After opening higher, stocks have given up most of their gains in an indecisive morning trading session. Bulls are still hoping for more stimulus.
Bears, meanwhile, insist that a deal won’t be done until well after the presidential election.
Those conflicting opinions have kept a lid on equities for the time being. House Speaker Nancy Pelosi encouraged investors yesterday when she hinted that stimulus talks had been going well.
And after the market closed, the FDA approved Gilead’s (NASDAQ: GILD) coronavirus treatment option, remdesivir.
It wasn’t enough to cause a surge at the open, but sentiment remains slightly positive as a result. Wall Street is expecting a “blue wave” in November via a Democratic sweep, too, which many analysts believe could cause stocks to pop.
But there are still plenty of pessimists out there who argue that a Democrat-controlled government would ultimately be bad for the market over time.
“I think that narrative around what will happen if we have that blue wave will be correct in the sense that next year you’re going to get a massive fiscal stimulus, you’re going to get a big boost to the economy. There’s no doubt that Main Street under this program is going to benefit,” explained legendary hedge fund manager Paul Tudor Jones in an interview.
“I think under a blue wave, and the Biden tax plan, financial assets over the long run suffer a great deal.”
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During last night’s presidential debate, President Donald Trump and Joe Biden sparred on a number of topics already covered in the debate prior.
And though the subject matter was the same, the tone of the discussion was anything but. Trump presented a much calmer demeanor this time while landing a number of clean shots on Biden, who once again failed to provide platform specifics and even vowed to phase out the American oil industry – a declaration that had debate moderator Kristen Welker taken aback.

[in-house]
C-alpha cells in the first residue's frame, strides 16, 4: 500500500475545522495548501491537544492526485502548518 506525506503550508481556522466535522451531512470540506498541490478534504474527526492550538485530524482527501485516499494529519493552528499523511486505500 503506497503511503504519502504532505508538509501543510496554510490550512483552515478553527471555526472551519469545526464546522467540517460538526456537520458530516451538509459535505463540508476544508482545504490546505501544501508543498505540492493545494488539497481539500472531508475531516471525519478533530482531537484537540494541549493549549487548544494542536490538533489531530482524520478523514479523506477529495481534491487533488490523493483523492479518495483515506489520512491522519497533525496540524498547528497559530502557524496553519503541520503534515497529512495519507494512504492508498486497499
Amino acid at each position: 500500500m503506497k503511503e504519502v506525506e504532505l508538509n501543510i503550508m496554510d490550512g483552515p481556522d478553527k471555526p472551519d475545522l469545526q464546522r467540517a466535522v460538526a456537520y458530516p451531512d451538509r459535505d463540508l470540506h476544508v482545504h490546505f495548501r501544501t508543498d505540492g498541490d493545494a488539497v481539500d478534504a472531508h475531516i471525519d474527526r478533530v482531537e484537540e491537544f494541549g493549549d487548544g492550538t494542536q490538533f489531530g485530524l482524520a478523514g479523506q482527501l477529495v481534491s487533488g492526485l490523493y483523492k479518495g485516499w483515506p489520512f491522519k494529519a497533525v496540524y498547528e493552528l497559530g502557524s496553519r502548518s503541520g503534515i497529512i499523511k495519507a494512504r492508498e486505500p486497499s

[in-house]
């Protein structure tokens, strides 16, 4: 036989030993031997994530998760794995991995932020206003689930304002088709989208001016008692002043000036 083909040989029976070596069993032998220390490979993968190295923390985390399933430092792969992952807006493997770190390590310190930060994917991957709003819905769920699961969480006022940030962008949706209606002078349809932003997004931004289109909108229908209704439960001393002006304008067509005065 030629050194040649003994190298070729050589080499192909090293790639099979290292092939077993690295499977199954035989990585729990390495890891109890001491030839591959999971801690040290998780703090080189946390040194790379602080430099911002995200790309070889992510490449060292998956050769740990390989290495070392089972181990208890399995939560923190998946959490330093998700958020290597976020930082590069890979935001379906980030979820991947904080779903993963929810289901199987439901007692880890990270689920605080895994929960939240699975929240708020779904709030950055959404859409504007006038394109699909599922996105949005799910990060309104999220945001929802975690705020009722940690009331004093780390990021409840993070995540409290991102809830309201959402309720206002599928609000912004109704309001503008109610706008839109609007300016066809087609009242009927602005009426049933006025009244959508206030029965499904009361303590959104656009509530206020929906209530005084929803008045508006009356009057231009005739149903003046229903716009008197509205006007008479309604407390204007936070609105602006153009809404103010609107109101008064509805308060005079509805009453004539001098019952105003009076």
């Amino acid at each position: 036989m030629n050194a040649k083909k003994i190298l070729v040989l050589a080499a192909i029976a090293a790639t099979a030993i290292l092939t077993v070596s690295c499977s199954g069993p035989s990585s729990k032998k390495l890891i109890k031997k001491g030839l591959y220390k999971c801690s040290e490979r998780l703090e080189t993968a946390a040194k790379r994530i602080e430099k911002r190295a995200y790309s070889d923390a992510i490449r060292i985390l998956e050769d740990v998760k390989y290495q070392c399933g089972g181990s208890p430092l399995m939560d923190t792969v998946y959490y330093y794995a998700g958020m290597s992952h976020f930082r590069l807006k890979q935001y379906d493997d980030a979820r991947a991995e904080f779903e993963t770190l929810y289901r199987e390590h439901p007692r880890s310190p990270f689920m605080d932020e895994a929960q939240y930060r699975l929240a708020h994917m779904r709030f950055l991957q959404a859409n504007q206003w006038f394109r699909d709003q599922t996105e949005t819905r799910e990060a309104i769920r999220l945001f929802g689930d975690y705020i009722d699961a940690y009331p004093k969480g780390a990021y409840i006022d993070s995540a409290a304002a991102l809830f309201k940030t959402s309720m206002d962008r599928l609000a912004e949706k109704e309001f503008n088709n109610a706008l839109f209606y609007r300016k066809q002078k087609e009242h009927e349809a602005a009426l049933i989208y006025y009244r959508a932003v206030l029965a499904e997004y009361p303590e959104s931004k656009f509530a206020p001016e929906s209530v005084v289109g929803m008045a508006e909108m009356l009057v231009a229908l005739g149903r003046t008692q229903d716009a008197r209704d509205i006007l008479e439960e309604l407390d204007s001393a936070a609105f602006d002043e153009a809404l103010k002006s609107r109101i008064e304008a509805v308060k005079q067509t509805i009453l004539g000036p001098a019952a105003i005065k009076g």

In a video call conducted by the L.A. Times with undecided voters, 9 out of the 13 polled said they’d vote for Trump following the debate. 1 said she would vote for Biden, while the other 3 remained either unsure or leaned toward a third-party candidate.
But after a short discussion, 12 of the 13 said they’d vote for Trump, including the 1 who was planning on voting for Biden originally.
And while the selection criteria used by the L.A. Times was in no way scientific, it provided at least some insight into the mind of the independent American voter. Those who watched the debate, looking to be swayed, saw a Trump victory.
That, coupled with Biden’s anti-oil policy, could have a major effect in swing states like Pennsylvania or the increasingly “purple” Texas, where the oil industries are king and oil companies employ scores of willing voters.
Wall Street still thinks, however, that Biden & Co. have this thing “in the bag.” But as many investors learned in 2016, nothing’s guaranteed when it comes to presidential elections. Bulls shouldn’t be buying purely on the hopes of a November 3rd blue wave.
Instead, the wiser decision would be to cautiously watch the election from a distance before making a major move. That’s not what Wall Street’s doing, but, believe it or not, they’ve been wrong before.
And if undecided voters continue to lean conservative, they’ll be wrong again. Possibly in historic, 2016-like fashion.